Volunteers stand guard outside of a Murfreesboro, Tennessee, recruitment center. (Photo: WGNS)
Following an attack at a recruiting center and reserve station in Chattanooga, Tennessee, last week that left five people dead, residents across the country are taking it upon themselves to do what they can to protect the servicemen and women working at these facilities.
Although federal law prohibits the carrying of firearms on military installations and state facilities, at least half a dozen governors issued executive orders over the weekend authorizing select members of their state National Guard to carry weapons as a means of protection for themselves and others working at the facilities. But some citizens simply aren’t waiting for those orders to take effect before taking action.
When Crystal Tewellow organized a watch at a recruiting office in Hiram, Georgia, a day after the attack, about 30 people answered the call, with more participating each day.
“To think the people who are supposed to protect and serve us are unable to protect and serve… protect themselves,” Tewellow, whose son recently enlisted in the army, told a local Fox affiliate. “So if us, the citizens, who carry permits, are able to help protect them, that’s what we’re gonna be able to do.”
Tewellow said they are trying to have at least one person stand outside the center at all times during business hours.
In Winchester, Virginia, a single man armed with an AR-15 stood outside of a recruitment center from morning to evening the day after the attack.
“People need to call their congressman, they need to call their senators and they need to change these laws that are on the books so these guys can protect themselves so a regular old citizen doesn’t have to go out and do it,” the man, who did not wish to be identified, told a local Fox affiliate.
A volunteer who did not wish to be identified stands watch in front of a Huntsville, Alabama, Army recruitment center. (Photo: Alabama.com)
The man said he’s been met with positive reinforcement from not only those working at the facilities, but their wives as well, some of who even baked him cookies and brought him lunch.
Rob O’Donnell is a retired New York City Police officer who is standing guard outside of a recruitment center in Scranton, Pennsylvania. He said it’s not a move made to scare anyone or prove a point, but rather just a means of providing a sense of security.
“I’ve had a lot of people walk by and give me the thumbs up, you know, they don’t ask why I’m here, but they kind of know deep inside,” O’Donnell said in an interview with local media.
Jeff Roy of Ashburnham, Massachusett, and Chris Rietmann of Alstead, New Hampshire, are Army veterans and members of the group known as “Oath Keepers.” The men – heavily armed – traveled to Keene, New Hampshire, to watch over a recruitment center there, local news radio station WKBK reported.
A group of volunteers rotated shifts outside of a Huntsville, Alabama, recruiting station Monday. The volunteers said it’s not only an honor, but a privilege to protect those who protect us.
“We are protecting our unprotected men and women of our Armed Forces,” volunteer Arthur Stone told Alabama.com. “They are the most patriotic people in the United States. They’re in our Armed Forces but they’re unprotected.”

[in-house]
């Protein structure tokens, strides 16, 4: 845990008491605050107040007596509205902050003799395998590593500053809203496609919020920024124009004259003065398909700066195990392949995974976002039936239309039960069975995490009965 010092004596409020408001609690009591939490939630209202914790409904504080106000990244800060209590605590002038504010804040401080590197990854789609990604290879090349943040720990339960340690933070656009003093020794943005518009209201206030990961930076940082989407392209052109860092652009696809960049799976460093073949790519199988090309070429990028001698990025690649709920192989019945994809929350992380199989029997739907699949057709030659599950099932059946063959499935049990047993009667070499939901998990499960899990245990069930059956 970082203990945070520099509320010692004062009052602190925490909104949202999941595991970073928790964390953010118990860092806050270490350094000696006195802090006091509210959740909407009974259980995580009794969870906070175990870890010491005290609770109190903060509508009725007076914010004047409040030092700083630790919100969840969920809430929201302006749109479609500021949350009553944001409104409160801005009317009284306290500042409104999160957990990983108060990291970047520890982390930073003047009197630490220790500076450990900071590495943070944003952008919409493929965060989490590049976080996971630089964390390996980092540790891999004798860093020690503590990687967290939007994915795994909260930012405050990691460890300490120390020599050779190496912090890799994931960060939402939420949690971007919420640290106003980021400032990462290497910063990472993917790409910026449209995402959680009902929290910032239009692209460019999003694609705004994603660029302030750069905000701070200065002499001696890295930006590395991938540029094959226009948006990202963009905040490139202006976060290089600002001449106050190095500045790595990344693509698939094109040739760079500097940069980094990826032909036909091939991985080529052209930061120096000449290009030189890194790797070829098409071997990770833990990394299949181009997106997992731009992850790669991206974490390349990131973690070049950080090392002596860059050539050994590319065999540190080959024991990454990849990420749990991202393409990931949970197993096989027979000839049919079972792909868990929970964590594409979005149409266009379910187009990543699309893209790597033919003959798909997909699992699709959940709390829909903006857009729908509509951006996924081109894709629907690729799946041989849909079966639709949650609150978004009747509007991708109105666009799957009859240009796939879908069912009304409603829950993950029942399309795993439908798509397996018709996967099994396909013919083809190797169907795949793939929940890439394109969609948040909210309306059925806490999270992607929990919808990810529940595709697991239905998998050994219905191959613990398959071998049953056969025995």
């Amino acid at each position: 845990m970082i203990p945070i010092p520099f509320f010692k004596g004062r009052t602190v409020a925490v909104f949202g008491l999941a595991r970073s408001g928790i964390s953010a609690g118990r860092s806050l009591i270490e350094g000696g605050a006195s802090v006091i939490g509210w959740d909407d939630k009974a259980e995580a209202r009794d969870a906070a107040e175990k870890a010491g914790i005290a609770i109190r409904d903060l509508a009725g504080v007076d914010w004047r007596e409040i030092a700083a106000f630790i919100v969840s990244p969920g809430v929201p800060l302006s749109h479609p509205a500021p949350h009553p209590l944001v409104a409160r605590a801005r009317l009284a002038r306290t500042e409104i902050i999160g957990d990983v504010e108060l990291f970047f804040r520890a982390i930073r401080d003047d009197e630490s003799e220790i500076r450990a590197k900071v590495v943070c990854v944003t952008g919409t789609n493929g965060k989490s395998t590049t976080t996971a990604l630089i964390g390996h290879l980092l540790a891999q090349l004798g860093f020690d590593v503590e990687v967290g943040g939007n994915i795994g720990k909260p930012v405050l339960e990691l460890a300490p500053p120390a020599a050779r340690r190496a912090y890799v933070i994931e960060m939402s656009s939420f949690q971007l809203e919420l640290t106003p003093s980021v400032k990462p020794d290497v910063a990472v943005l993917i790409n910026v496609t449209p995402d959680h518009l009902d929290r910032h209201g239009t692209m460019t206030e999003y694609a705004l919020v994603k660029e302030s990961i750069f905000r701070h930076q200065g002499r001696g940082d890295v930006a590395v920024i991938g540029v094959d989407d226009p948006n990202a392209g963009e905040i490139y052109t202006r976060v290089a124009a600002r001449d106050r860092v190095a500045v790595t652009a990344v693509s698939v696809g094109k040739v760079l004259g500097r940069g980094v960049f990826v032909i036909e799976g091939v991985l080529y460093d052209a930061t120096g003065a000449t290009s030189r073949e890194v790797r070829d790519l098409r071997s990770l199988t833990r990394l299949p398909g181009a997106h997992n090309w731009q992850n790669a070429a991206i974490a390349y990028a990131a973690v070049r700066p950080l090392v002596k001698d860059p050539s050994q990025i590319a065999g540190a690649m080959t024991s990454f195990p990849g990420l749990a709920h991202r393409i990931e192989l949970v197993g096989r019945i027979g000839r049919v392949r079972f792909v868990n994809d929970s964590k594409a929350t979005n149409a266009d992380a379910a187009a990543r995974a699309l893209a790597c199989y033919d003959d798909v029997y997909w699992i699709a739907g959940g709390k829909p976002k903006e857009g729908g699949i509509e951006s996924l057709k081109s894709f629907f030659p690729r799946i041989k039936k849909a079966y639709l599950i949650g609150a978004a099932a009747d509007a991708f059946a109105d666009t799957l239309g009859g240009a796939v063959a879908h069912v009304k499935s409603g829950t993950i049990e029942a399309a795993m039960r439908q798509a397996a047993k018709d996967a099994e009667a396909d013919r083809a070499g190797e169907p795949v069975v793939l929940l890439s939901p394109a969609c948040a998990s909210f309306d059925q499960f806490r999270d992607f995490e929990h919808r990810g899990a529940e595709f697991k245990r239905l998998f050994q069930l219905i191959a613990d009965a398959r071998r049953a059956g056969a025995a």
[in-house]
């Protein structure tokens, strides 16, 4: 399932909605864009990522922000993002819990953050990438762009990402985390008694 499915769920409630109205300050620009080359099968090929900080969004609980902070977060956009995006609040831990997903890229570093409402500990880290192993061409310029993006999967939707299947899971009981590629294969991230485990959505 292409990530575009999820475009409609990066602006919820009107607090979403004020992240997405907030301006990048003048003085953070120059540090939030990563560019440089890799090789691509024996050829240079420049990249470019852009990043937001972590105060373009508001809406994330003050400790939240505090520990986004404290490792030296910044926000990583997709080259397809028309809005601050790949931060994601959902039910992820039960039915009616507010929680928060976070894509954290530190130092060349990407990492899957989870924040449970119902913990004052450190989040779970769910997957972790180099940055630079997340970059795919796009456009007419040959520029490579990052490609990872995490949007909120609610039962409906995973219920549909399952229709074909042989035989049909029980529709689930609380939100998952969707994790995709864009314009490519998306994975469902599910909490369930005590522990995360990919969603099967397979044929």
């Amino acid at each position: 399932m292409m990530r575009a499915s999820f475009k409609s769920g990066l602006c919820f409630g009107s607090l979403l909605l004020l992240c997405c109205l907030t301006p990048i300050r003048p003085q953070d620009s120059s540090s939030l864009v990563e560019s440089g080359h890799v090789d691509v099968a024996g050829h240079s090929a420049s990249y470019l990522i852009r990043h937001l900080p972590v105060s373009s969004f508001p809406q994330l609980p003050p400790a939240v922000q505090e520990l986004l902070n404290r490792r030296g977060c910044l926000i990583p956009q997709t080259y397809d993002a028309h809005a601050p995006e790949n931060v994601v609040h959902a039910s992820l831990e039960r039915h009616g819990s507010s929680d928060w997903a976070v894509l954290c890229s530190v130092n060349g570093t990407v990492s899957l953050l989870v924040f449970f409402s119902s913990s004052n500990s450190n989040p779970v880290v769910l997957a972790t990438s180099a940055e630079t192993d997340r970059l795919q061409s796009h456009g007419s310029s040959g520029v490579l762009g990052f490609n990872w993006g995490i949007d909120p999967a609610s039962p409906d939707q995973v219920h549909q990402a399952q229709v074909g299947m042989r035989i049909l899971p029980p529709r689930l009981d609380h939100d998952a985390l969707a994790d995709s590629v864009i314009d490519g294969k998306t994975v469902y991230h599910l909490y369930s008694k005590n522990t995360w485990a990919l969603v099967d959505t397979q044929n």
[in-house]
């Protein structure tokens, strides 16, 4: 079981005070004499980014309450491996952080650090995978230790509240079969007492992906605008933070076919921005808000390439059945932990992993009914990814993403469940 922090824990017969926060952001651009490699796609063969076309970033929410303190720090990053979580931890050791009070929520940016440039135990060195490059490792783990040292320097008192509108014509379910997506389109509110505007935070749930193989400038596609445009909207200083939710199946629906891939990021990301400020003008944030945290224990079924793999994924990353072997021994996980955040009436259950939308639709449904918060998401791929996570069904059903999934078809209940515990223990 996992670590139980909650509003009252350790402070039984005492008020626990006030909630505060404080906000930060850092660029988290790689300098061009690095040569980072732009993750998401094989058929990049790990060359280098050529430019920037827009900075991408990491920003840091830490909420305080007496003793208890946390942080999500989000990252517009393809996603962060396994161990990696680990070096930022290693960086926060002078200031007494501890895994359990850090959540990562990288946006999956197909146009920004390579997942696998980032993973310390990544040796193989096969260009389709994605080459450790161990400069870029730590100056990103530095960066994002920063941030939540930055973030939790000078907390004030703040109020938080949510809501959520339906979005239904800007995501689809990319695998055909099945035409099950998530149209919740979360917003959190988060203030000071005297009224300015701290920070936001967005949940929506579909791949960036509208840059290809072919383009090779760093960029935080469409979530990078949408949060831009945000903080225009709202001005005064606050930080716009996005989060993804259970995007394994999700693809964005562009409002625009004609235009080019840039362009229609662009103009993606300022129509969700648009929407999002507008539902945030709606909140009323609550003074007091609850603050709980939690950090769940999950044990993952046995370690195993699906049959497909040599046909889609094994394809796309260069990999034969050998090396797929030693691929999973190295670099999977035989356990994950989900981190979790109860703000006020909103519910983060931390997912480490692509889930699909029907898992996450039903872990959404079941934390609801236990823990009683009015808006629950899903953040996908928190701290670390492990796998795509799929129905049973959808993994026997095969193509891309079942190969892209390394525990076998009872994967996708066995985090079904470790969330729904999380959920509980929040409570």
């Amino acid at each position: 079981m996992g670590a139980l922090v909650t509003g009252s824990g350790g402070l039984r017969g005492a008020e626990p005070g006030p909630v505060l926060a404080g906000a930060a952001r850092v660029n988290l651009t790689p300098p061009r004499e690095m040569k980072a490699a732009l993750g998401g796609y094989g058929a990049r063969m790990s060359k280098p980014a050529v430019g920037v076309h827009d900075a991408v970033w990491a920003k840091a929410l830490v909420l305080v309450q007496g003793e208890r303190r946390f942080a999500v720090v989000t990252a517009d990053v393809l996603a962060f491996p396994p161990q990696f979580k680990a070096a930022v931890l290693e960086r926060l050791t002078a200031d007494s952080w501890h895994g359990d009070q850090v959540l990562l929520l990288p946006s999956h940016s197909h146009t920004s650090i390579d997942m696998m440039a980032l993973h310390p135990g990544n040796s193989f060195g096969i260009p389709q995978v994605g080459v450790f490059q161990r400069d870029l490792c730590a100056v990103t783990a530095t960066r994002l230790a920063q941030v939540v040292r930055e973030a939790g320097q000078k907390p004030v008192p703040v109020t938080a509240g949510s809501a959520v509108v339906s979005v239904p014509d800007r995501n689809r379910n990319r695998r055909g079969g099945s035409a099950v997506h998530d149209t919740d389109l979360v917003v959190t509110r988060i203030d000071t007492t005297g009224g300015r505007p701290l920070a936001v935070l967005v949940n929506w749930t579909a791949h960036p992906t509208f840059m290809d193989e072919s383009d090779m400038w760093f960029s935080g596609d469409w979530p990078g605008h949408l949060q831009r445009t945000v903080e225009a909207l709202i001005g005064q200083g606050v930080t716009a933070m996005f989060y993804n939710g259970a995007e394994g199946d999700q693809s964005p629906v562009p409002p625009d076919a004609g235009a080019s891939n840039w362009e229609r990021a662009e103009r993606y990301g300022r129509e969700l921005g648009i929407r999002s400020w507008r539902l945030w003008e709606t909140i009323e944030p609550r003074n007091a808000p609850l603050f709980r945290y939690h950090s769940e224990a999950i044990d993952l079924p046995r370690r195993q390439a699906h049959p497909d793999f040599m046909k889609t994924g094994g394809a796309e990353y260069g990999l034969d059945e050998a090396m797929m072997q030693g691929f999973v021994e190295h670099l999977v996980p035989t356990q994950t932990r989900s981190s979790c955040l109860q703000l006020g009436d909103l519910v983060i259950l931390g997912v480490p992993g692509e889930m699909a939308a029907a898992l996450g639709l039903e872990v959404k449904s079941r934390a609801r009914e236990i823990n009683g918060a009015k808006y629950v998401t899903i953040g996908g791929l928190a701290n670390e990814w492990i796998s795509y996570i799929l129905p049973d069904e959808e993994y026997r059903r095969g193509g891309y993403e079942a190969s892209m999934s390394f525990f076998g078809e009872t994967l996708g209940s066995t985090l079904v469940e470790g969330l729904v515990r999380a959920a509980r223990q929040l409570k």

Stone added that their presence is not meant to be a political statement, but simply making sure the men and women are protected until changes are made to ensure they can protect themselves.
And the Huntsville volunteers have been well-received. Local law enforcement, firefighters, veterans and local residents have all come by to show their support. Additionally, residents have brought food and water for the volunteers as they stood outside in the heat and a local Papa John’s even sent over free pizzas.
In Flint Township, Michigan, about half a dozen armed citizens could be seen outside of the Armed Forces Career Center, a local ABC affiliate reported. Volunteer Matt Krol said some of the volunteers are vets, but they’re all citizens and patriots who love their country and their troops.
“So we’re out here to make sure they remain safe,” Krol said.
Crystal Tewellow (center), who organized the watch group the day after the Chattanooga shooting, stands with fellow volunteers outside of a recruitment center in Hiram, Georgia. (Photo: Fox)
Volunteer Jerry Katich, who is also a veteran, said they are protecting the men and women who protect us, while hoping change will come so they may protect themselves.
Some of the Flint Township volunteers also said they plan to go to other areas to stand watch as well.
In Muphreesboro, Tennessee, about 100 miles from last week’s deadly attack, half a dozen people stood guard outside a recruiting center. Matt Woodard, one of the volunteers, told local radio station WGNS that it was an honor to protect those inside.
One man, armed with a .22-caliber rifle and a .380-caliber Smith & Wesson was outside of a Prairie Township, Ohio, recruitment center Monday.
“I can’t see why any red-blooded American wouldn’t want to be out here,” Larry Fitzpatrick told The Columbus Dispatch. “Our troops go overseas and fight to protect us and then they can come home and get butchered on our U.S. soil? That’s unacceptable. So until these places get their own protection, I’ll be it for them.”
Fitzpatrick said he’s had several people stop and thank him for what he’s doing and some have even brought him snacks and drinks.
There were also reports of volunteers guarding recruitment centers in Lancaster, Westerville and a few other cities in central Ohio. In Wooster, several off-duty sheriff’s deputies were volunteering their time to protect the recruitment center there as well.
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